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Postby Imperium Anglorum » Wed Oct 14, 2020 5:26 am

Desmosthenes and Burke wrote:the vast majority of hospitals would never have a 111 board in their institution because they are not carrying out medical research

A note on this: GA 111 establishes an IRB system at the nation level, not the hospital level. While the name would imply that each institution would have one, the text of GA 111, in allowing nations 'by treaty to create an IRB system in conjunction with other WA member nations for collaborative scientific research efforts' implies they exist separately from a specific medical centre. Regardless, the argument that a GA 111 IRB is unsuitable, by subject matter, for evaluating GA 472 procedures is not the argument made in the repeal.

Desmosthenes and Burke wrote:Which I guess means, I actually do think the repeal wording is a problem not for honest mistake, but because it is not addressing the resolution being repealed.

Not addressing the target resolution would be an honest mistake. However, that is not applied at the clause level, but rather, at the proposal level. For a proposal to be illegal for not addressing the resolution (which I've called 'relevance', distinguishing from 'veracity', which is what most HM challenges – including this one – are about), no clause in the proposal – presumably excepting the 'null and void' clause at the top – would address the resolution.
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Postby Heavens Reach » Wed Oct 14, 2020 5:34 am

Even if the argument against clause 1 is invalid (more on this in a second), is it not sufficient for a repeal attempt to make a single valid argument for repeal? While I don't necessarily agree with the argument for repeal predicated on clause 2 of the original resolution, I don't think it is inherently invalid like the first argument is posited to be. That said, I think it's a bit of a stretch to posit that the argument against clause 1 is invalid. If we're talking about the intention of IRBs set up in GAR 111, it is reasonable to assume that they were intended to preside over the ethics of research, and not of medical practice. Take their parallel in the real world: an instiutional review board exists to guide the ethics of an institution's research efforts, and in no case is it set up to preside over the praxis of medicine, medical research notwithstanding. I don't think it was ever the intention of GAR 111 to staff those competent to evaluate the practice of medicine, and I think that's sufficient for the argument against clause 1 to be valid, even if I don't necessarily agree that it is a distinction meriting a full-bodied repeal (but that's for delegates to decide ultimately).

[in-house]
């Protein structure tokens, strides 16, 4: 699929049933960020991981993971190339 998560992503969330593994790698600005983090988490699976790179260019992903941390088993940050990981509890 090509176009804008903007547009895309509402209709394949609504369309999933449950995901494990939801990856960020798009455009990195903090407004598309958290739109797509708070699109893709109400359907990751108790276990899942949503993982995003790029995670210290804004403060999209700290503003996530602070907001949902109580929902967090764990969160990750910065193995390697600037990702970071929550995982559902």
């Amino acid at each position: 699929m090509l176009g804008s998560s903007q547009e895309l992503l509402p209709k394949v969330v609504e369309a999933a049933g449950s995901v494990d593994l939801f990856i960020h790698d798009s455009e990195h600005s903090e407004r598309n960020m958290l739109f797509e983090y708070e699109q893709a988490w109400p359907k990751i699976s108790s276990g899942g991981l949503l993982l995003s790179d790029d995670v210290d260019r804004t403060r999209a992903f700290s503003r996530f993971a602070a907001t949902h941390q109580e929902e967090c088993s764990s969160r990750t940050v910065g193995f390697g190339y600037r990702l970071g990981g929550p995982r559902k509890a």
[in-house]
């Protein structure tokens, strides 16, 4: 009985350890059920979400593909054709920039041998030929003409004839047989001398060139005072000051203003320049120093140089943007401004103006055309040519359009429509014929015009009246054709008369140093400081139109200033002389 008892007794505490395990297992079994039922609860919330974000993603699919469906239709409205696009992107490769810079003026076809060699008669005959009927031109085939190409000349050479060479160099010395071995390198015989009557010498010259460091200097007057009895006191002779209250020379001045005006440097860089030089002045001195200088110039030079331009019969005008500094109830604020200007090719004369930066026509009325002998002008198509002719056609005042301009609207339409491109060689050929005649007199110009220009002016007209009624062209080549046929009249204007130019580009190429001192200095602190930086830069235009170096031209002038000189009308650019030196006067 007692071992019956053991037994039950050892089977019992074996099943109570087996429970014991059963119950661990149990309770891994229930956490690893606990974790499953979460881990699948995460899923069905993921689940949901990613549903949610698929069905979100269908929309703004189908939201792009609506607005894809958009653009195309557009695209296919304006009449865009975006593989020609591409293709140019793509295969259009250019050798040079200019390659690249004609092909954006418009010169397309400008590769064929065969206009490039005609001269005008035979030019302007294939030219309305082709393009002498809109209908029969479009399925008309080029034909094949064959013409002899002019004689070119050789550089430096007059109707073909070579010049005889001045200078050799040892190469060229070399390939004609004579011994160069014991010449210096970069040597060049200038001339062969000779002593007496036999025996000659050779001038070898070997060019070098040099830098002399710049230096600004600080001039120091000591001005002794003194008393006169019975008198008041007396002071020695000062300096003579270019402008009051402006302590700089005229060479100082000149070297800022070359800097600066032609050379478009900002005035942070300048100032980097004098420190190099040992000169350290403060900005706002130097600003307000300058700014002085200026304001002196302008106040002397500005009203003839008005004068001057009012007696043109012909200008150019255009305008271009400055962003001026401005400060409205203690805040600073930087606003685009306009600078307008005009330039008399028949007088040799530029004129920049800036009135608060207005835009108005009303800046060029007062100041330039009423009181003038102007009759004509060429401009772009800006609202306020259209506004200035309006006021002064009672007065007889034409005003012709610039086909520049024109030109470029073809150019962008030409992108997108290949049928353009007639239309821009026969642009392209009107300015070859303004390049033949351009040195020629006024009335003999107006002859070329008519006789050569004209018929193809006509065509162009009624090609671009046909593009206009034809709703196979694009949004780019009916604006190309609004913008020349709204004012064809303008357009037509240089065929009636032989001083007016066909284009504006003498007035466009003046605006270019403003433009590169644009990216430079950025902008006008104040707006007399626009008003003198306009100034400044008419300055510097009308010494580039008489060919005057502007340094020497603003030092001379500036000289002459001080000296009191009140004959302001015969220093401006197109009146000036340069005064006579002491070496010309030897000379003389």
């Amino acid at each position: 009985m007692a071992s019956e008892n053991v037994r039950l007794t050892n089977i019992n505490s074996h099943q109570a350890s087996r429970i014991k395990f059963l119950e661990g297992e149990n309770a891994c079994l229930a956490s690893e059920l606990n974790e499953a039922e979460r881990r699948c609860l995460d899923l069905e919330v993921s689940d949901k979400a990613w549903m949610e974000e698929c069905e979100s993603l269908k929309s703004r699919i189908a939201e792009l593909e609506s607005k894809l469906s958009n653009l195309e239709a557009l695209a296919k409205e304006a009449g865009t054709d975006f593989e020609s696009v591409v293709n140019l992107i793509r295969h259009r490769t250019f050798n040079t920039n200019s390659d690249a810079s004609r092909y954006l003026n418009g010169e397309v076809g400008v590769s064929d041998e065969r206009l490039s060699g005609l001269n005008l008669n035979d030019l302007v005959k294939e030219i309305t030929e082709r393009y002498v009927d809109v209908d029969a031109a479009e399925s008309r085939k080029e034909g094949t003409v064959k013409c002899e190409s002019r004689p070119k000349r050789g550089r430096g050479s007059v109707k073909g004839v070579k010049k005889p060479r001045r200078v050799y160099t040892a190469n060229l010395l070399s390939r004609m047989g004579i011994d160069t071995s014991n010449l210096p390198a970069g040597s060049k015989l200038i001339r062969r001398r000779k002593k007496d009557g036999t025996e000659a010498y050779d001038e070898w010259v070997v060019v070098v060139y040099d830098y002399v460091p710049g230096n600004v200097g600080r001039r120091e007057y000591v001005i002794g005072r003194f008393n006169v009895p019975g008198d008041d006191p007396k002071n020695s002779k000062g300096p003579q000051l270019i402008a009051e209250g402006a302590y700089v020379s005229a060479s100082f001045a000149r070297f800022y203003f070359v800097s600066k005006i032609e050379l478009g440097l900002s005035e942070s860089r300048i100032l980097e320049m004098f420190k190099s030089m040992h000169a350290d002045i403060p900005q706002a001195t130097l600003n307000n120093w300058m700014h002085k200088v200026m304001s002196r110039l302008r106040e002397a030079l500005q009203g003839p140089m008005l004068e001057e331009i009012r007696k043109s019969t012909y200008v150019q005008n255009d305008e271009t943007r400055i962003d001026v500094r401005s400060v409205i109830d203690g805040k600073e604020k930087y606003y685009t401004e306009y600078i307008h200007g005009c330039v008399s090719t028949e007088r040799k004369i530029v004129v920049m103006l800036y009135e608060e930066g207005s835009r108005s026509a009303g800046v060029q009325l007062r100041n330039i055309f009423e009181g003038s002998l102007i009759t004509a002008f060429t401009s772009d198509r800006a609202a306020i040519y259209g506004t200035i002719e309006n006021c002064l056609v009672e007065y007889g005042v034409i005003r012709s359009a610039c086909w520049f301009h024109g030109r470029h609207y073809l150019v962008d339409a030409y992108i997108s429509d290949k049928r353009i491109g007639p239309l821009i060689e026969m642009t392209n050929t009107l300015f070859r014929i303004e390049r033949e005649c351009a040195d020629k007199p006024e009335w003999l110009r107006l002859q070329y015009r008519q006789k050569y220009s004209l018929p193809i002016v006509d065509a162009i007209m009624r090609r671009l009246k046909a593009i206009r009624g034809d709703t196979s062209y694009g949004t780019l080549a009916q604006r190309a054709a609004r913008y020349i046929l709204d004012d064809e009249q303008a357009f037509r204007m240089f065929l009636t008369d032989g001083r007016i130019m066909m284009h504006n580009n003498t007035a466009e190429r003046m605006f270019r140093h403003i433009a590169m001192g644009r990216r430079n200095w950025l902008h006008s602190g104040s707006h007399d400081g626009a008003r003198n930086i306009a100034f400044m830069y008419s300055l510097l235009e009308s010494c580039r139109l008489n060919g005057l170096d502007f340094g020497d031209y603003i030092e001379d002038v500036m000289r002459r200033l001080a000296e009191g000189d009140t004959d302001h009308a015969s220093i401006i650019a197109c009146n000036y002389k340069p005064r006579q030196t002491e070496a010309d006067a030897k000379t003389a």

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Postby Separatist Peoples » Wed Oct 14, 2020 5:40 am

Heavens Reach wrote:Even if the argument against clause 1 is invalid (more on this in a second), is it not sufficient for a repeal attempt to make a single valid argument for repeal? While I don't necessarily agree with the argument for repeal predicated on clause 2 of the original resolution, I don't think it is inherently invalid like the first argument is posited to be. That said, I think it's a bit of a stretch to posit that the argument against clause 1 is invalid. If we're talking about the intention of IRBs set up in GAR 111, it is reasonable to assume that they were intended to preside over the ethics of research, and not of medical practice. Take their parallel in the real world: an instiutional review board exists to guide the ethics of an institution's research efforts, and in no case is it set up to preside over the praxis of medicine, medical research notwithstanding. I don't think it was ever the intention of GAR 111 to staff those competent to evaluate the practice of medicine, and I think that's sufficient for the argument against clause 1 to be valid, even if I don't necessarily agree that it is a distinction meriting a full-bodied repeal (but that's for delegates to decide ultimately).